David Costill has appeared in the New York Times, performed tests on famous runners such as Steve Prefontaine and now he's building his own airplane.
Although most of Costill's accomplishments have happened since he came to Ball State in 1966, they weren't his first. Now that he is retired, he has devoted the past three years to research and writing.
Before coming to Ball State he was a high school teacher and coach in Cleveland. After accepting a job to teach science, he went to the State University of New York at Cortland where he coached swimming and cross country.
According to Costill, as a budding Ball State professor and director of the Human Performance Lab, he came to the university interested in the physiological aspect of runners.
"I came to the realization that there was no way I was going to spend the rest of my life teaching," Costill said. "When I found out you could make a living (by this), I never felt like I chose a profession."
When he came to Ball State there was not much funding for research, so he wrote a letter to the Gatorade company, which had just come on the market. According to Costill, he didn't know what to expect. He asked for $800. He got $8,000 instead.
Since then, the department has received substantial funding through the Federal Government, U.S. Army, American Heart Association and the American Diabetes Association, among other organizations.
In the early '90s he began to study age and has focused the majority of his studies on the process since.
What he found was that the rate of human physiological aging decreases 1 percent per year and is a continuous downhill slide from the age of 25 for those who are not persistently active. If you train vigorously, however, you can reduce the rate, Costill said.
In his studies, Costill found that previous Olympic runners' lifestyles changed after they were done competing. Some stayed active and continued to run, while some quit completely, he said.
"They were all highly trained, but the motivation to compete differed," Costill said. "Some -- a lot of it -- is personality. The primary finding is that if you continued to train, the rate of physiological decline is less."
Costill said looking at parents and grandparents is a good way to predict the future because genetics plays a big role. Along with the weight problem in America, Costill said economic status can contribute also. Food is readily available and while the average American's diet is rather large, activity levels are small.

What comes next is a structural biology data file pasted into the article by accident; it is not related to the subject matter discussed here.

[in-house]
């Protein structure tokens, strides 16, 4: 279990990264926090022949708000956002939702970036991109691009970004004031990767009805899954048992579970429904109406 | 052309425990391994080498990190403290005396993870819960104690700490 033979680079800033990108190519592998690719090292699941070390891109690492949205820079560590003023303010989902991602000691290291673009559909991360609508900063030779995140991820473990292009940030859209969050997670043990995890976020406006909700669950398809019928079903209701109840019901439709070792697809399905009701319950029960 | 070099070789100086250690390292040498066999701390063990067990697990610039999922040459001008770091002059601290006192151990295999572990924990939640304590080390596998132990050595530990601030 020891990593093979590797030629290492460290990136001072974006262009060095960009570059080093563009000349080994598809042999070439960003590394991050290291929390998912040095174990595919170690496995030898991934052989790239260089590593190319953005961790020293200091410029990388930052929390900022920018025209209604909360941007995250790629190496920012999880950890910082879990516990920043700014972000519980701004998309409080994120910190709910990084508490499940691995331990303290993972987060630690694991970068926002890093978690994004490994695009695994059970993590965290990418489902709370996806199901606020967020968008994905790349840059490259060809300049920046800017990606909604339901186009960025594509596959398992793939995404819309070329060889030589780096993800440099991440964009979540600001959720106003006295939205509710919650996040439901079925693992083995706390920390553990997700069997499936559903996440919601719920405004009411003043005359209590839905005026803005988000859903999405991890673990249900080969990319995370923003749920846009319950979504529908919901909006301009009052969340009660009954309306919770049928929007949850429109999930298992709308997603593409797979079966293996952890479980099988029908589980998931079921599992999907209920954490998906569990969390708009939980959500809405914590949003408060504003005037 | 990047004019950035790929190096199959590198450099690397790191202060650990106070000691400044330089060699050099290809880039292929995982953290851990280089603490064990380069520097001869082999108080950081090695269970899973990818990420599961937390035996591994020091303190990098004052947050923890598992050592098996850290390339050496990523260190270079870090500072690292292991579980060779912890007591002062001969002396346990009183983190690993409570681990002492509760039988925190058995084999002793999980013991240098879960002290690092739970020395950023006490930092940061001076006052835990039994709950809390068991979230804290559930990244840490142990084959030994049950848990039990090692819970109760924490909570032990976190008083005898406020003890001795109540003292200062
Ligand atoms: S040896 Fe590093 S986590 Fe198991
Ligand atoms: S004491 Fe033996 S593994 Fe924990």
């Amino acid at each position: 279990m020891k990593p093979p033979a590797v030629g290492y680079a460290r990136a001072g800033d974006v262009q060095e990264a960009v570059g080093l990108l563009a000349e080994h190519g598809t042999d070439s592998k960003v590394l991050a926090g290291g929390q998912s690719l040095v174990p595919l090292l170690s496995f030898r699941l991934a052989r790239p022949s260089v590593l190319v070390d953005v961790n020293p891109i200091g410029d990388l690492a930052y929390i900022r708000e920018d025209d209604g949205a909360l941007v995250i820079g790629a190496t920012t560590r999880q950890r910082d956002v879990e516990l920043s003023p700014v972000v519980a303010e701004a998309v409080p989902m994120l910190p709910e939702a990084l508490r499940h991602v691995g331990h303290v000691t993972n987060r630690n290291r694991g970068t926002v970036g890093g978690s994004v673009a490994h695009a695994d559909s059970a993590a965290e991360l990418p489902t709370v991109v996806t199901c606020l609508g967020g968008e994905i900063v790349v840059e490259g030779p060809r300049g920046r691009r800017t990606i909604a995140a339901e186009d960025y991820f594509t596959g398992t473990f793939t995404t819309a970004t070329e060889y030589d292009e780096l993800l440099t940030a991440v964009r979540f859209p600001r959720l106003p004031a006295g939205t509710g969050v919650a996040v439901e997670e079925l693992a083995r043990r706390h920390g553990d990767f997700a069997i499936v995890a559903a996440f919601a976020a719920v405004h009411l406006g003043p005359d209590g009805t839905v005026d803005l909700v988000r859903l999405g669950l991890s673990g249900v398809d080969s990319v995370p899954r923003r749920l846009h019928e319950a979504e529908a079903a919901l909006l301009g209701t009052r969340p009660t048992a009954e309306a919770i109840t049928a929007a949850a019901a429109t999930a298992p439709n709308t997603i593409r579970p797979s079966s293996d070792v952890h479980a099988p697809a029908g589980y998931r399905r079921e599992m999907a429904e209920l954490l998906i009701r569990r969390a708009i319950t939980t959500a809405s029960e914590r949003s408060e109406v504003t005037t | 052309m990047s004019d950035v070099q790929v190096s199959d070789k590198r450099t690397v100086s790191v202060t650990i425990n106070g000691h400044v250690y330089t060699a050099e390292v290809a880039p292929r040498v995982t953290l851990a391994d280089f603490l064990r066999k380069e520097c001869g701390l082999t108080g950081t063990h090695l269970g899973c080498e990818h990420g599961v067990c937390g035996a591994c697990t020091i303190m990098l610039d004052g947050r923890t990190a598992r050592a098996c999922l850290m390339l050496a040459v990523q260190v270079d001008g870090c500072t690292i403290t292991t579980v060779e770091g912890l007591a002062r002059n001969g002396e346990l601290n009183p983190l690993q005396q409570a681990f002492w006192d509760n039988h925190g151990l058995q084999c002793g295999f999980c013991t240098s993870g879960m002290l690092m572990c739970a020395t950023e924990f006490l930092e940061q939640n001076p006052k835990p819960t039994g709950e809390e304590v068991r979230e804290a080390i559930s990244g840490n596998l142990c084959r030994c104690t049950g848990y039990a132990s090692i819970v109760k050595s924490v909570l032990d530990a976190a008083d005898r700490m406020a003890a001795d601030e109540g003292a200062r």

Vigorous and devout training is apparent in Costill's life and has always been a big part. After having been an avid runner his whole life, Costill retired to swimming about 20 years after he came to Ball State. He still swims every day.
These days, swimming comes easily to Costill. He swam at Ohio University while he was in college and, according to Costill, it was easy to return to. It seems he never lost his edge for competition as he still competes nationally in a full range of events that are similar to collegiate competitions.
"All you have to do is outlive your competition," Costill said jokingly.
In his early years at Ball State, he coached the swim team, and now he assists men's swimming and diving coach Bob Thomas.
"We know what you can do to screw up a good swimmer," he said. "The common mistake is that you usually work too hard."
Costill worked with NASA back in 1996 to study space shuttle crews. The experiment performed muscle biopsies on the crews before and after they were in space.
"Some of the things we see in space flight are similar to aging," Costill said.
After spending about eight hours at work during the day, Costill goes home and "plays" with his airplane. He received his pilot's license about five years ago and flies his plane to his home in Wisconsin during the summer.
Costill used to restore old cars, including Camaros and Corvettes. These days it's his airplane. Although it comes easily to him, Costill noted an important difference.
"Airplanes are a little different. If a car quits you just pull it to the side of the road," he said.
Aside from his vigorous research and hobbies, Costill manages to maintain his sense of humor. He wrote for Runner's World for 10 years, and Costill said he still gets e-mails from magazine writers asking about exercising and aging.
"I just tell them: It's best to admit you don't have a clue," he said. "They ask crazy questions sometimes."